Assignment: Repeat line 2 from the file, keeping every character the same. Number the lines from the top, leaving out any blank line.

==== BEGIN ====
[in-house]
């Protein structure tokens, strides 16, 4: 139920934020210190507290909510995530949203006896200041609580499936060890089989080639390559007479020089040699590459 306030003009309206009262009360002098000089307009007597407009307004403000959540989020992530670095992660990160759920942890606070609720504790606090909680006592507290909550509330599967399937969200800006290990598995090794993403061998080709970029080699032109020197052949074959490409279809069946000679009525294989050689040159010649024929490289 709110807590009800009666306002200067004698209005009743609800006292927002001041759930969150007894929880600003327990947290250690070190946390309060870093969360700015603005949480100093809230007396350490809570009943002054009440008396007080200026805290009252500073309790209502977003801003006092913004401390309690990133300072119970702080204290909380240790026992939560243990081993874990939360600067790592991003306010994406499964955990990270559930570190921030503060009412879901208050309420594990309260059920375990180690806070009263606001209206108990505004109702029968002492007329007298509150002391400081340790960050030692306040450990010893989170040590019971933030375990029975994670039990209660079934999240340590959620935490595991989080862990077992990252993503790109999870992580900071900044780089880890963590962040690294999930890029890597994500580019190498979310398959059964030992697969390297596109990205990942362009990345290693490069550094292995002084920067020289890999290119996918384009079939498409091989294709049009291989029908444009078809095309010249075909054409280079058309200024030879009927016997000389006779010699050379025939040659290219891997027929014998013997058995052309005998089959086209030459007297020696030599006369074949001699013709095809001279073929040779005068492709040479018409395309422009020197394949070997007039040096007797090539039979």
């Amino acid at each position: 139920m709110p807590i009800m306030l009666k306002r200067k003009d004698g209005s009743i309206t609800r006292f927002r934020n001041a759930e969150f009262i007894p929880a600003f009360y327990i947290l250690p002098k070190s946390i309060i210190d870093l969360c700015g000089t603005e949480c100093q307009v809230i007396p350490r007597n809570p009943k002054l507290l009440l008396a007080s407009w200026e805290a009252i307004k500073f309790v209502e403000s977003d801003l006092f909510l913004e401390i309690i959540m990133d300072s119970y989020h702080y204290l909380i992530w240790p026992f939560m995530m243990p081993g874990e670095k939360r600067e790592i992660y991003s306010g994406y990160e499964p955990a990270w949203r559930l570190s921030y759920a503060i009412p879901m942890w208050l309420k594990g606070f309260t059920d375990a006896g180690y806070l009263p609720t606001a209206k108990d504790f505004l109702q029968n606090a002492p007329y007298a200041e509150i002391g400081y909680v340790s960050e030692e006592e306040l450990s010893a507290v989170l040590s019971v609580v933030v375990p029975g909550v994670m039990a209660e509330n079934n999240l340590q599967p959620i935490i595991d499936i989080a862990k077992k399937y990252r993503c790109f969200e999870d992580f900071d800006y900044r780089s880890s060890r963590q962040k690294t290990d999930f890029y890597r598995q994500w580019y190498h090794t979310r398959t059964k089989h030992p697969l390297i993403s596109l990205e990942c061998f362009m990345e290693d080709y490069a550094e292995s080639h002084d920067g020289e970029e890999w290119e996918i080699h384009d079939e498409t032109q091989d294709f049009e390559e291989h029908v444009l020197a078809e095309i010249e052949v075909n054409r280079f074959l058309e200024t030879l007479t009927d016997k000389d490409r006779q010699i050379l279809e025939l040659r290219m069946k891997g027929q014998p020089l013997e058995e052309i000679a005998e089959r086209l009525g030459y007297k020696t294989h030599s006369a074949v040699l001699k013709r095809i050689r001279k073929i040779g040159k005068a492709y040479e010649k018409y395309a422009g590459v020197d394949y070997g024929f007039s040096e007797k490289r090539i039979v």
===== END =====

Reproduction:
């Protein structure tokens, strides 16, 4: 139920934020210190507290909510995530949203006896200041609580499936060890089989080639390559007479020089040699590459 306030003009309206009262009360002098000089307009007597407009307004403000959540989020992530670095992660990160759920942890606070609720504790606090909680006592507290909550509330599967399937969200800006290990598995090794993403061998080709970029080699032109020197052949074959490409279809069946000679009525294989050689040159010649024929490289 709110807590009800009666306002200067004698209005009743609800006292927002001041759930969150007894929880600003327990947290250690070190946390309060870093969360700015603005949480100093809230007396350490809570009943002054009440008396007080200026805290009252500073309790209502977003801003006092913004401390309690990133300072119970702080204290909380240790026992939560243990081993874990939360600067790592991003306010994406499964955990990270559930570190921030503060009412879901208050309420594990309260059920375990180690806070009263606001209206108990505004109702029968002492007329007298509150002391400081340790960050030692306040450990010893989170040590019971933030375990029975994670039990209660079934999240340590959620935490595991989080862990077992990252993503790109999870992580900071900044780089880890963590962040690294999930890029890597994500580019190498979310398959059964030992697969390297596109990205990942362009990345290693490069550094292995002084920067020289890999290119996918384009079939498409091989294709049009291989029908444009078809095309010249075909054409280079058309200024030879009927016997000389006779010699050379025939040659290219891997027929014998013997058995052309005998089959086209030459007297020696030599006369074949001699013709095809001279073929040779005068492709040479018409395309422009020197394949070997007039040096007797090539039979």